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Michael Ogunseitan – Creative Services Director at WildBrain CPLG – on disruption, creative constraints and the teacher that set him on the path to design.
Hi Michael, it’s great to catch up. To kick us off, what sparked your interest in design?
It goes back to early September 1996, with the credit going to my first design teacher: Mr McLynchy. Although he was an architect, he emphasised an appreciation for design history, chronicling everything from Shaker style to the Bauhaus, and I love furniture design as a result.
There we go – shoutout to Mr McLynchy! And alongside his influence, were there any products that struck a chord with you design-wise?
The Panton chair is one I would have to pinpoint. It broke what I understood to be the definition of a chair and is a source of motivation whenever I approach what seems to be a limited brief. It shows there’s always a new way of approaching a challenge.
“The strength of any brand is tested by how far you can stray from its core values and still maintain the brand’s DNA globally.”
Great answer. You also mentioned that Mr McLynchy stressed an appreciation for design history. How did that shape your ambitions around entering the design space?
Well, product designers during the Sixties, Seventies and Eighties were like rockstars, influencing product, graphics, furniture and typography—and they still influence the design world today. Design, it can be argued, chronicles human development and captures societal trends in time.
To be part of that timeline in any small way is an ambition for any designer, even if it’s a cool Teletubbies mug.
Teletubbies mugs brings us nicely to my next question! What was your first brand-related role?
My first role in the licensing industry came shortly after an internship at the Yellow Pages as a graphic artist. It was at Character UK in Oxford, working on The Simpsons, Elvis, Family Guy and Betty Boop — all within the fun category of gifting! Talking fridge magnets and beer steins were my first blank products to hit the market.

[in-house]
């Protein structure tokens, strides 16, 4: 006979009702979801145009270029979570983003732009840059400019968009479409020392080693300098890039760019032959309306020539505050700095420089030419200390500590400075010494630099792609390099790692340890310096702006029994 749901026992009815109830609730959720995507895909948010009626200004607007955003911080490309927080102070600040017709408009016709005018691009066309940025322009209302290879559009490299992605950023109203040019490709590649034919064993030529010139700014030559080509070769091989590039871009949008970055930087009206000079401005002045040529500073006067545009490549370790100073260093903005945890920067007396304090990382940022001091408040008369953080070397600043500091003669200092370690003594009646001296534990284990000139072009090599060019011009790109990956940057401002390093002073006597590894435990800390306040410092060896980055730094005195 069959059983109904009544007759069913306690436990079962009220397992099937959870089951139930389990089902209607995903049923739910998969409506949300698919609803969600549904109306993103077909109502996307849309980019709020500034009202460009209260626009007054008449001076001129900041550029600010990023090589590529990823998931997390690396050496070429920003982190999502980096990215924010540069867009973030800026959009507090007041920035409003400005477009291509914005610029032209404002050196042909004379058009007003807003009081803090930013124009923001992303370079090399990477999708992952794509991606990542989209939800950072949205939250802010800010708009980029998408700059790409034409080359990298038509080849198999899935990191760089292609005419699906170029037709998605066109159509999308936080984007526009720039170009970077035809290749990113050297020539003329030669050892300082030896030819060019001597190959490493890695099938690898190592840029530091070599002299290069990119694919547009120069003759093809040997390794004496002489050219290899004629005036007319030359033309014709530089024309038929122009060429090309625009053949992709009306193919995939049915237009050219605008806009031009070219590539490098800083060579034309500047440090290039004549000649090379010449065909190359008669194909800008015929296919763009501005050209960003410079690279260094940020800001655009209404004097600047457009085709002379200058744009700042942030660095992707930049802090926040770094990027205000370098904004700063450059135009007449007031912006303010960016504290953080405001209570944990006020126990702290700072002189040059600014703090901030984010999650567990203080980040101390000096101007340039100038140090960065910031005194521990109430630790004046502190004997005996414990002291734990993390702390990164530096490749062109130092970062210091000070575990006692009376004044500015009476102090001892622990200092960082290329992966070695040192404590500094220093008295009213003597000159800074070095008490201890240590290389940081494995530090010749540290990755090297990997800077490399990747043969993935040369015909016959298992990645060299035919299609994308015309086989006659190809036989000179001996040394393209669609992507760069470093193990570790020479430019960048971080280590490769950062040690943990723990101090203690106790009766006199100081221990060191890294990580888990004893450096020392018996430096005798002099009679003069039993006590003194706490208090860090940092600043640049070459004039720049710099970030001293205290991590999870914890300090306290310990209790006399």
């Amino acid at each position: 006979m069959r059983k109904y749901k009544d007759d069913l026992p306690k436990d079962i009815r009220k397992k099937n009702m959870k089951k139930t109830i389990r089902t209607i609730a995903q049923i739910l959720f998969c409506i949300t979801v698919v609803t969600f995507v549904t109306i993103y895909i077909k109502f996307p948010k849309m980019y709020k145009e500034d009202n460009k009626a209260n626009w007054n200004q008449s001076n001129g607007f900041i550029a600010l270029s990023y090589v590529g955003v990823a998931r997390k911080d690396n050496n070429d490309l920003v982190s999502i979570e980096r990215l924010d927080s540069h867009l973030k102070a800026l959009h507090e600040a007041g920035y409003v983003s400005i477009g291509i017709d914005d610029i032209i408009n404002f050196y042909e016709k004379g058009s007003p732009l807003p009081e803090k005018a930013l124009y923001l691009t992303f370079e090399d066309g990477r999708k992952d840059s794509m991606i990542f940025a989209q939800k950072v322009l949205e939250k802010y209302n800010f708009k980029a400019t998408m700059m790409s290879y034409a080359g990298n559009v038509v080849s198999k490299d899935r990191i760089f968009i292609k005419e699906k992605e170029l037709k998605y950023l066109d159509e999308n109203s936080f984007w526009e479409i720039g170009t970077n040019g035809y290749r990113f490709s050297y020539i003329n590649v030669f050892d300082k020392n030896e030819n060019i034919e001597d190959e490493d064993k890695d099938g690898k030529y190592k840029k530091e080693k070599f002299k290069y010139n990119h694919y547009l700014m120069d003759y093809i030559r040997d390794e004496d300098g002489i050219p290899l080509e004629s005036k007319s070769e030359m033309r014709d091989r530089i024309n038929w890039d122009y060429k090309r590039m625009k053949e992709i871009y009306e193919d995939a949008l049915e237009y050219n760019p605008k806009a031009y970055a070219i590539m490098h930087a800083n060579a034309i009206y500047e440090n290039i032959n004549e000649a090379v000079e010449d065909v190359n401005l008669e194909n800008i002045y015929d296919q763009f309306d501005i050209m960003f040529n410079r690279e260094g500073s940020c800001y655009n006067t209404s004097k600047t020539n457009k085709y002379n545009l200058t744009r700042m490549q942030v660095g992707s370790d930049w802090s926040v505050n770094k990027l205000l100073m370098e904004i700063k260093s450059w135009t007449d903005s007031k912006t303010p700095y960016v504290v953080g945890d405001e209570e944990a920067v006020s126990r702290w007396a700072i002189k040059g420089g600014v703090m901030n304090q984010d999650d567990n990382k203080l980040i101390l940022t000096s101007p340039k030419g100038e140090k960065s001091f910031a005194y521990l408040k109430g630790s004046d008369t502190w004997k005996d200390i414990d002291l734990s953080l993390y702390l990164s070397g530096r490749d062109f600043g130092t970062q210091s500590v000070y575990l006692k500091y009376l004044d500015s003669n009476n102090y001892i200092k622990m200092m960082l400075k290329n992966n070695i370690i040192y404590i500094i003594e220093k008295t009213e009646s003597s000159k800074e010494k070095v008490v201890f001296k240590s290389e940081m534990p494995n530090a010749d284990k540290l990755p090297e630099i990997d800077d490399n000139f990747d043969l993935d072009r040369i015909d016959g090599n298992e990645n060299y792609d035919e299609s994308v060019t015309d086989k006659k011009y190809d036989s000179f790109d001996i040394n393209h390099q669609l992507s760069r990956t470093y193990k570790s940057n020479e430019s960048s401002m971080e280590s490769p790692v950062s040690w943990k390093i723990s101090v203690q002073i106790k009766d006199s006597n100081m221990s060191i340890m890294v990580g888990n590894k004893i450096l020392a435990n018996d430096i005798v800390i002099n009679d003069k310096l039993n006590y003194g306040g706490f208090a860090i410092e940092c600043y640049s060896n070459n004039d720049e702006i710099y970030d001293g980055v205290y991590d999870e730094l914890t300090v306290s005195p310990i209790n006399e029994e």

In hindsight, there was a good amount of cross over between these roles in that both had a commercial need for brands to resonate with consumers in new ways in a competitive market.
You’re now Creative Services Director at WildBrain CPLG. Talk us through what the role entails.
Creative leads at companies differ in approach from, say, accountants, in that I could speak to ten different creative directors, and they’d have ten very different approaches to what they do. I hope I haven’t done accountants a huge disservice there!
“One of the amazing things about working at WildBrain CPLG is that one day it’s Pink Panther and the next it’s Yale University.”
Within the Creative Services department here at WildBrain CPLG, from designers to product developers, we are loosely split into three mindsets: disruptive, proactive and responsive—this has us well placed to service our brand partners with today’s needs and also to speculate on tomorrow’s needs.
My role involves taking stewardship of the end-to-end process of translating unique brand stories — and how those stories resonate with consumers — into tangible experiences.
Great stuff. And what are some of the brands you’ve worked on in recent times?